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Australian Senator Submits New Crypto Regulation Bill to Parliament

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On March 30, 2023, Senator Andrew Bragg introduced a private bill proposing standards for the cryptocurrency industry in Australia. Known as The Digital Assets (Market Regulation) Bill 2023, the regulation aims to “protect consumers and promote investors” by installing three licensing permits around exchanges, custody, and stablecoin issuance. 

In March 2023, “a cache of documents” were released under freedom of information laws, revealing that the Treasury’s timetable for consulting Australian crypto firms and designing new legislation currently stretches into 2024. Responding to this, Bragg said the legislative process was not moving forward at an appropriate pace, noting, “businesses aren’t just going to wait around.” The proposed bill aims to expedite the process and provide greater regulatory certainty and clarity for Australian crypto companies.

The Digital Assets (Market Regulation) Bill 2023

In addition to empowering the Australian Securities & Investments Commission (ASIC) with the necessary monitoring and investigation powers to enforce the requirements, the bill provides for civil and criminal penalties to deter misconduct. 

Regarding digital asset exchanges, the bill ensures: 

  • Minimum capital requirements to provide a buffer in downturn scenarios
  • Participant conduct regulation
  • Appropriate governance of activity monitoring and procedures
  • Segregation of customer funds
  • Cybersecurity requirements
  • Disclosure obligations for participants and government agencies
  • Record-keeping and reporting requirements

Concerning digital asset custody, the bill would also necessitate:

  • Requirements for key personnel to be based in Australia
  • Minimum capital requirements
  • Segregation of customer funds
  • Auditing, assurance, and disclosure requirements

Senate Select Committee on Financial Technology and Regulatory Technology

In October 2021, the Senate Select Committee on Financial Technology and Regulatory Technology issued its final report about regulating cryptoassets. The report outlined 12 recommendations, including reviewing the viability of a retail central bank digital currency (CBDC) in Australia and clarifying the country’s anti-money laundering and counter-terrorist financing (AML/CTF) regulations to ensure they do not undermine innovation.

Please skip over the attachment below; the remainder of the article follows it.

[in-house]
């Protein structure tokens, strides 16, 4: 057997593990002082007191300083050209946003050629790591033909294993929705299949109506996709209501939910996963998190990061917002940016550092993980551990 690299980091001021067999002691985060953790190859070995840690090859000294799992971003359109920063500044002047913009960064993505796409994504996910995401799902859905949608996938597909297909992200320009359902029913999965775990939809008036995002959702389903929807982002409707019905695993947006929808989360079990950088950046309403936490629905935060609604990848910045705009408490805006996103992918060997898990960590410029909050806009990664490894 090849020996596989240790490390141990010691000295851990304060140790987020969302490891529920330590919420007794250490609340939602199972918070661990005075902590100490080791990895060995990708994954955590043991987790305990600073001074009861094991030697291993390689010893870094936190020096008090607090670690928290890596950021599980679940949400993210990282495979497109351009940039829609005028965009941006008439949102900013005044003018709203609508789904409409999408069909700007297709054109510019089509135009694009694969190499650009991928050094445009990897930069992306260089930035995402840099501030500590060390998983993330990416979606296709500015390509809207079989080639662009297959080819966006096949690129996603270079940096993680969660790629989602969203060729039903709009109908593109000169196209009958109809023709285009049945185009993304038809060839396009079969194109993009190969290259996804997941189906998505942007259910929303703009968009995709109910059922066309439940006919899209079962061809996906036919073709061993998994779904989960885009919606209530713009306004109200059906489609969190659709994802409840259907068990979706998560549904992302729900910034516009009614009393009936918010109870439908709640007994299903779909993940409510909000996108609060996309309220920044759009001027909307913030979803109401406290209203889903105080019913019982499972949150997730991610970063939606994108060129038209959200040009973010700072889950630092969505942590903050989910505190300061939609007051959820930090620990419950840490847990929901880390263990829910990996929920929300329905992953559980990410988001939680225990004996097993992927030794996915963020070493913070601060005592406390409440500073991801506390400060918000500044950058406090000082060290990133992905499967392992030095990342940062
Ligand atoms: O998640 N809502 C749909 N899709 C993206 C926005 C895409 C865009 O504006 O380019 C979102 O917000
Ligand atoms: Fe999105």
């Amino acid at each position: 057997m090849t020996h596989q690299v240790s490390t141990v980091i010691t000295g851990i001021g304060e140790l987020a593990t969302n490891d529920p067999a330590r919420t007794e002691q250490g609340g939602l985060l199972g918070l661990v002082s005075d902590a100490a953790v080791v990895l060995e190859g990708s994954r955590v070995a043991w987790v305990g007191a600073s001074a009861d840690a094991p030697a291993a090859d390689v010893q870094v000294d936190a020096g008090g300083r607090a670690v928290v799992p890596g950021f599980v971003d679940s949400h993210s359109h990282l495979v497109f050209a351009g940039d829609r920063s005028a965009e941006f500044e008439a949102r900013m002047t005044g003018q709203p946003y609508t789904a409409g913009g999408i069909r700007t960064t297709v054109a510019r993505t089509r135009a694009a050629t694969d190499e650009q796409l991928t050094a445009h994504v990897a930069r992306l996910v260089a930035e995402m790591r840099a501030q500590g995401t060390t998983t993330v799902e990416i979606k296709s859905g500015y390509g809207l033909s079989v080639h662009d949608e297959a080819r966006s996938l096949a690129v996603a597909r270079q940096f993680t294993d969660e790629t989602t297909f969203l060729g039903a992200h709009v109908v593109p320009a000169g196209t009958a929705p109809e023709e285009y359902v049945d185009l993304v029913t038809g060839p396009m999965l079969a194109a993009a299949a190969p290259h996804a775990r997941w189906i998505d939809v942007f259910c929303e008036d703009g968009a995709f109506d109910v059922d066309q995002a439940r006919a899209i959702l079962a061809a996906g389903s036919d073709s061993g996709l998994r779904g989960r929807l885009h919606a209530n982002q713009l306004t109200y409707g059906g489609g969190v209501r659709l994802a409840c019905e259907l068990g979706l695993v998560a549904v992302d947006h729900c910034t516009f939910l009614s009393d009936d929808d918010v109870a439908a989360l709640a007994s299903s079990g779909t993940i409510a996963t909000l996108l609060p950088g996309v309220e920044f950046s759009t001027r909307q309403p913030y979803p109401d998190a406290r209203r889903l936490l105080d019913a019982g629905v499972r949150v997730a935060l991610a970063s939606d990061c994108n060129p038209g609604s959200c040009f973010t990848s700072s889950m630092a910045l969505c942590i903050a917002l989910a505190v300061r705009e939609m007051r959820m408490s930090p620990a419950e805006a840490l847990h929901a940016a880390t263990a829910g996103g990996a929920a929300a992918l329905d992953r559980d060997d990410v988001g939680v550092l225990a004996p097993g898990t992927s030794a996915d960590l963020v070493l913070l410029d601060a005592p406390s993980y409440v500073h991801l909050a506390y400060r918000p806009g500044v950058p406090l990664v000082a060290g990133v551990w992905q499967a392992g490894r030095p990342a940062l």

The proposed Digital Assets (Market Regulation) Bill 2023 would implement the first two recommendations for the Australian Government, which focus on:

  • The establishment of a market licensing regime for Digital Currency Exchanges that include capital adequacy, auditing, and responsible person tests under the Treasury portfolio.
  • The creation of a custody or depository regime for digital assets with minimum standards under the Treasury portfolio.

Token Mapping

In August 2022, following a major consultation period announced by Bragg, a joint statement was released that announced crypto reforms were underway. Following this, the Australian government published a February 2023 consultation paper exploring which elements of the cryptocurrency ecosystem require additional regulation. The paper set out the basis of a “token mapping framework” to help explain how various cryptoassets might fit into existing regulatory frameworks. While the consultation period for this paper has now closed, compliance staff should stay alert for any further developments relating to the token mapping framework. 

According to the Australian government, the framework will be used to define the development of a custody and licensing framework, which the government will propose for public comment by mid-2023. 

Our 2023 State of Financial Crime report, indicates these regulatory reforms are crucial for Australian firms. When asked what crypto-based services they would offer in the future, 70 percent said a trading or exchange service, 54 percent said crypto as a payment method or rail, and 51 percent a custodian or wallet service. 

Key Takeaways

While private bills only have a 2 percent success rate of passage and can take months or years to become effective, firms may choose to consider the possible impact Bragg’s proposal could have on operations. For example, new regulations may require adding a technology layer or developing a strategy to exit a pool of clients who are suddenly deemed to be breaking the law. 

Further, firms that want to submit to this inquiry are encouraged to do so by May 19, 2023. Following this date, the Economics Legislation Committee will report back by August 2, 2023. Compliance staff can “track” the bill through their My Parliament account to stay up-to-date with its proceedings. 

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Originally published 06 April 2023, updated 06 April 2023

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